Persian Gulf National Day

Persian Gulf National Day (Persian: روز ملی خلیج فارس‎) is an official holiday in Iran observed on the 10th day of Ordibehesht, the second month in the Iranian calendar. This usually coincides with the 29th or 30th of April of the Gregorian calendar.[1] The purpose of this holiday is to celebrate the history, name, and significance of the Persian Gulf. The holiday commemorates the day that combined forces of the Safavid Empire and the British East India Company captured Ormuz expelled the Portuguese from the Strait of Hormuz.[2]

BackgroundEdit

 
The book that proposed the Persian Gulf National Day 2003

The Persian Gulf, in Western Asia, is an extension of the Indian Ocean located between Iran and the Arabian Peninsula.[3] The Tehran Times notes that the term Persian Gulf and its translations have been used since earlier than 400 BC in many languages, and especially in the Arabic language. On almost all the maps printed before 1960 and in most modern international treaties, documents and plans, this water basin is known as the "Persian Gulf". The 10th day of Ordibehesht has been designated as the Persian Gulf National Day to commemorate the historic victory and also serves as a reminder of the real name of the Persian Gulf.[2]

The establishment of National Persian Gulf Day was a response to the movement among pan-Arabists to rename the Persian Gulf the Arabian Gulf. The Arab League officially recognized the name Arabian Gulf in 1964, but most international bodies, including the United Nations and International Hydrographic Organization use the term Persian Gulf. Arab states of the Persian Gulf largely use the term Arabian Gulf.[4] The United States use the term Persian Gulf,[5] though the practice of the United States Fifth Fleet, based in Bahrain, is to use the preferred term of the host nation.[6]

Iran established Persian Gulf National Day in 2005.[7] The day is marked with various ceremonies in Iran, especially in the coastal cities of the Persian Gulf.[8]

The date commemorates the Anglo-Persian capture of Ormuz in 1622 which drove Portuguese colonial forces out of the Strait of Hormuz. The Postal Service of the Islamic Republic of Iran, has issued a series of stamps commemorating "the national day of Persian Gulf".[9]

 
Names, routes and locations of the Periplus of the Erythraean Sea.

Anglo-Persian conquest of HormuzEdit

In the Persian–Portuguese war, Safavid Iran and the British East India Company challenged Portugal and The Kingdom of Ormus for supremacy in the Persian Gulf. In 1602, the Safavid army under the command of Imam-Quli Khan expelled the Portuguese from Bahrain.[2][10] In 1612, the Portuguese Empire took the city of Gamrūn and transliterated the name to Comorão. Almost two years later (in 1615), Comorão was taken by 'Abbās the Great after a naval battle with the Portuguese and renamed Bandar-e' Abbās, or "Port of 'Abbās".[2]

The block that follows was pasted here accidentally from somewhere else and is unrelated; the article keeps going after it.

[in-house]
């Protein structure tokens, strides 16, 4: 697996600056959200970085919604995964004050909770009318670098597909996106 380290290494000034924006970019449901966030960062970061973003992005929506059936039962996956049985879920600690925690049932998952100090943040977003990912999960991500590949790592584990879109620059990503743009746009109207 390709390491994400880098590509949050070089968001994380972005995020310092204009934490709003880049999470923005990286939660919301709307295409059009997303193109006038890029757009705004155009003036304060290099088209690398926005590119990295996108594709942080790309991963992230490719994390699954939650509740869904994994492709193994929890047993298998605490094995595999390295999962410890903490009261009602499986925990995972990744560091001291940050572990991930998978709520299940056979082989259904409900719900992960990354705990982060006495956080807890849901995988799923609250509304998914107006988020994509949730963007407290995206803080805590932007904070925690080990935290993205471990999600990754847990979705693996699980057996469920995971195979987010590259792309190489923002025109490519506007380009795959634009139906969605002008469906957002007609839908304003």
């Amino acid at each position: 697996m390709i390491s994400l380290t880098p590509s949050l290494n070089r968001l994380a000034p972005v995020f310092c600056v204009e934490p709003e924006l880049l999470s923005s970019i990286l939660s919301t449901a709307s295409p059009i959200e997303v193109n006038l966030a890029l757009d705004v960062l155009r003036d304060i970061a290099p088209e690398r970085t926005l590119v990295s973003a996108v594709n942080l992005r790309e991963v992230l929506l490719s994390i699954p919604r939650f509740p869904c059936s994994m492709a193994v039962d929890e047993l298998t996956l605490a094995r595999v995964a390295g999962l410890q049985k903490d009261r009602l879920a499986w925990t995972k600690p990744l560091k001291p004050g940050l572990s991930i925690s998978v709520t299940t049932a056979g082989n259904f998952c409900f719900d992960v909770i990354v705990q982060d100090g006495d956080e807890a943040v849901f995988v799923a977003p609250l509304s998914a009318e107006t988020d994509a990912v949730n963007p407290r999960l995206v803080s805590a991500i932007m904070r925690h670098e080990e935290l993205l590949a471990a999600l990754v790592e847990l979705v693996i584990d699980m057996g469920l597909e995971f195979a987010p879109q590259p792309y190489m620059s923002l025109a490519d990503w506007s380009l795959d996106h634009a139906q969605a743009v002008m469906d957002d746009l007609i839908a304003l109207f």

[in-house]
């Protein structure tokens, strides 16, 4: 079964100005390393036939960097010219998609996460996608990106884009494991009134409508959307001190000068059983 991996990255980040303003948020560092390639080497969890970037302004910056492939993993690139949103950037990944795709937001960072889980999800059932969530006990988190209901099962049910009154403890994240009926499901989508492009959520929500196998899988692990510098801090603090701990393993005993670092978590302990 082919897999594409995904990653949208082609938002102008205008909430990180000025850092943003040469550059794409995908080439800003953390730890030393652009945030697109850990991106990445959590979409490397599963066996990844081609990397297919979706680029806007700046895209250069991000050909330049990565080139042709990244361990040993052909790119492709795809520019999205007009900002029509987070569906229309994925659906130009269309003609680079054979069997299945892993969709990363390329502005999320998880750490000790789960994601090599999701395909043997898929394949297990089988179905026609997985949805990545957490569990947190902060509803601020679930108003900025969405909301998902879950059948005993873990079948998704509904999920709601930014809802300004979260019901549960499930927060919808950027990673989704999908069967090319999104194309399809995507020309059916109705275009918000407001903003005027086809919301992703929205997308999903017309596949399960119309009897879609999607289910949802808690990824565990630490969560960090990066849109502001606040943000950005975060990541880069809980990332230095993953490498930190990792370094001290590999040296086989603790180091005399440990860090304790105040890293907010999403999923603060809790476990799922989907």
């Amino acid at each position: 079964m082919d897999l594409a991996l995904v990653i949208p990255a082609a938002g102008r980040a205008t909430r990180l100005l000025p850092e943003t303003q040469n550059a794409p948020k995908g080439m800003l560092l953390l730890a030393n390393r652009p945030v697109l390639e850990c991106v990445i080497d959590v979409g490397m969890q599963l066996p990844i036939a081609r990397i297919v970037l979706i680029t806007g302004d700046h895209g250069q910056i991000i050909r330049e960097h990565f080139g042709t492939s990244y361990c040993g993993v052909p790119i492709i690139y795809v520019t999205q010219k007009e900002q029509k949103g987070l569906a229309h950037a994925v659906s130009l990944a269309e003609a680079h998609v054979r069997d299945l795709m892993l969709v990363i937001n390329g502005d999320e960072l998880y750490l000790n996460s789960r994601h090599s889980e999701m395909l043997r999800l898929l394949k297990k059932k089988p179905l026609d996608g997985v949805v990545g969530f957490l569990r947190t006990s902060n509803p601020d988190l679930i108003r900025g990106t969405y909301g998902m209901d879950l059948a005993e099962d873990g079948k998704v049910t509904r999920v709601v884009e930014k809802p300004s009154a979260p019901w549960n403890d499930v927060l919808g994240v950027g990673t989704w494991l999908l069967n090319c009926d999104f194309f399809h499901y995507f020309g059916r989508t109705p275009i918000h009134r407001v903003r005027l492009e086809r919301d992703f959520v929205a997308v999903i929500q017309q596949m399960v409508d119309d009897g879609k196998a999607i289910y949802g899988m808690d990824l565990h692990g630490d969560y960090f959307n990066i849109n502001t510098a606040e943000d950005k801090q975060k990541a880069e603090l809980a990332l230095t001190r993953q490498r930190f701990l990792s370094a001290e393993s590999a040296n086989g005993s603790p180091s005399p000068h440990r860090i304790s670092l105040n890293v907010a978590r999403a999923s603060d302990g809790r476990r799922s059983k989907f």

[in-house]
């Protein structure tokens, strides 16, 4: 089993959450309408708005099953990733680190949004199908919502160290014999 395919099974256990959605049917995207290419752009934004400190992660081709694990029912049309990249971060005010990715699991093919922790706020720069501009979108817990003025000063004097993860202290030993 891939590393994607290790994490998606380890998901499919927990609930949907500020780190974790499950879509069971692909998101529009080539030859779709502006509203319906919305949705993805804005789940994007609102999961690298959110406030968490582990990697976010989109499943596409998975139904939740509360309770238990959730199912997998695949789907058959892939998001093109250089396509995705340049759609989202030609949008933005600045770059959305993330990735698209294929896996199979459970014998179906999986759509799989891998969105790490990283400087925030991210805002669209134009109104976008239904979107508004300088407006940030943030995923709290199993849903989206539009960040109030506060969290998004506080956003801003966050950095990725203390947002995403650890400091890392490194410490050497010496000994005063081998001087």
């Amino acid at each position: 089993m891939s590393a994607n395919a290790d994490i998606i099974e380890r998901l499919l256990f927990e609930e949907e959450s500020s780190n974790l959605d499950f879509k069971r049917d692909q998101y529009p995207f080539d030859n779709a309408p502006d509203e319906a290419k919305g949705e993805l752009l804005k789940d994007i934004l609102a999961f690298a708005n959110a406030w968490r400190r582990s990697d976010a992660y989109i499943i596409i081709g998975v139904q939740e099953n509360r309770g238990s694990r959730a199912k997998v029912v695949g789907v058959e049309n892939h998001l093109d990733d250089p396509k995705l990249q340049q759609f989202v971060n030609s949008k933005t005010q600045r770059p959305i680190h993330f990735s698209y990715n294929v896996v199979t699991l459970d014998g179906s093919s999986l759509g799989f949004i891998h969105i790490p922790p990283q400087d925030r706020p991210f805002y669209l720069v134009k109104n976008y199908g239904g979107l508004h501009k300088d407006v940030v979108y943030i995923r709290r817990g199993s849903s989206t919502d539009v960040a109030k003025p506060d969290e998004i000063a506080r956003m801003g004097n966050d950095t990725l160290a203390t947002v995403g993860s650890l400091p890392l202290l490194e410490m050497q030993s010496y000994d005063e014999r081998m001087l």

In 1622, with the help of four English ships, Shah Abbas and Persians took Hormuz from the Portuguese in the Capture of Ormuz (1622).[11]

Registration as a day of National HeritageEdit

In 2010, traditional naval documentation of the Persian Gulf was registered on Iran's National Heritage List. The decision was made by the Ministry of Cultural Heritage, Tourism and Handicraft Organization and presided over by former vice President Esfandiar Rahim Mashaei, to register the day as a day of national heritage. The campaign launched by individual Arab states to rename the Persian Gulf which drove this decision.[12][13] The Iranian postal authority has issued a series of stamps commemorating the day.[14] In October 2018, the WIPO, the intellectual property agency of the UN, certified Persian Gulf Pearl based on the Lisbon Agreement. According to the agreement, based on international law, no country, government, or organization can use another name to refer to the Persian Gulf Pearl brand.[citation needed]

See alsoEdit

ReferencesEdit

  1. ^ "Iran to celebrate Persian Gulf National Day". Tehran Times. 2019-04-29. Retrieved 2020-07-05.
  2. ^ a b c d Rahmani, Morteza (29 April 2020). "Persian Gulf: From rich history to security depth". Tehran Times. Retrieved 10 June 2020.   Text was copied from this source, which is available under a Creative Commons Attribution 4.0 International License.
  3. ^ United Nations Group of Experts on Geographical Names Working Paper No. 61, 23rd Session, Vienna, 27 March – 4 April 2006. accessed October 9, 2010
  4. ^ Henderson, Simon (Spring 2004). "Understanding the Gulf States". The Washington Institute. Retrieved 1 June 2016.
  5. ^ "Persian Gulf States Country Studies" (PDF). American Memory from the Library of Congress. Retrieved 2 June 2016.
  6. ^ "Navy Causes Controversy by Changing 'Persian Gulf' to 'Arabian Gulf'". AllGov. Retrieved 2020-06-23.
  7. ^ Documents on the Persian Gulf's name the eternal heritage ancient time by Dr.Mohammad Ajam
  8. ^ "YouTube". www.youtube.com. Retrieved 31 March 2018.
  9. ^ Persian Gulf stamps, Retrieved on 26 February 2009.
  10. ^ Juan R. I. Cole, "Rival Empires of Trade and Imami Shiism in Eastern Arabia, 1300-1800", p. 186, through JSTOR. [1]
  11. ^ Nahavandi and Bomati pp. 159-162
  12. ^ "Iran Names Persian Gulf National Day" Archived 1 June 2010 at the Wayback Machine. Retrieved 26 February 2009.
  13. ^ "Iranians To Observe Persian Gulf Day". Tehran Times. Retrieved 30 April 2010.
  14. ^ Documents on the Persian Gulf's name Dr.Mohammad Ajam

External linksEdit

[5]

  • DEC. 2, 2004 Los AngelesTIMES: Iran’s Anger Over a New Map Magnifies a Perception Gulf[6]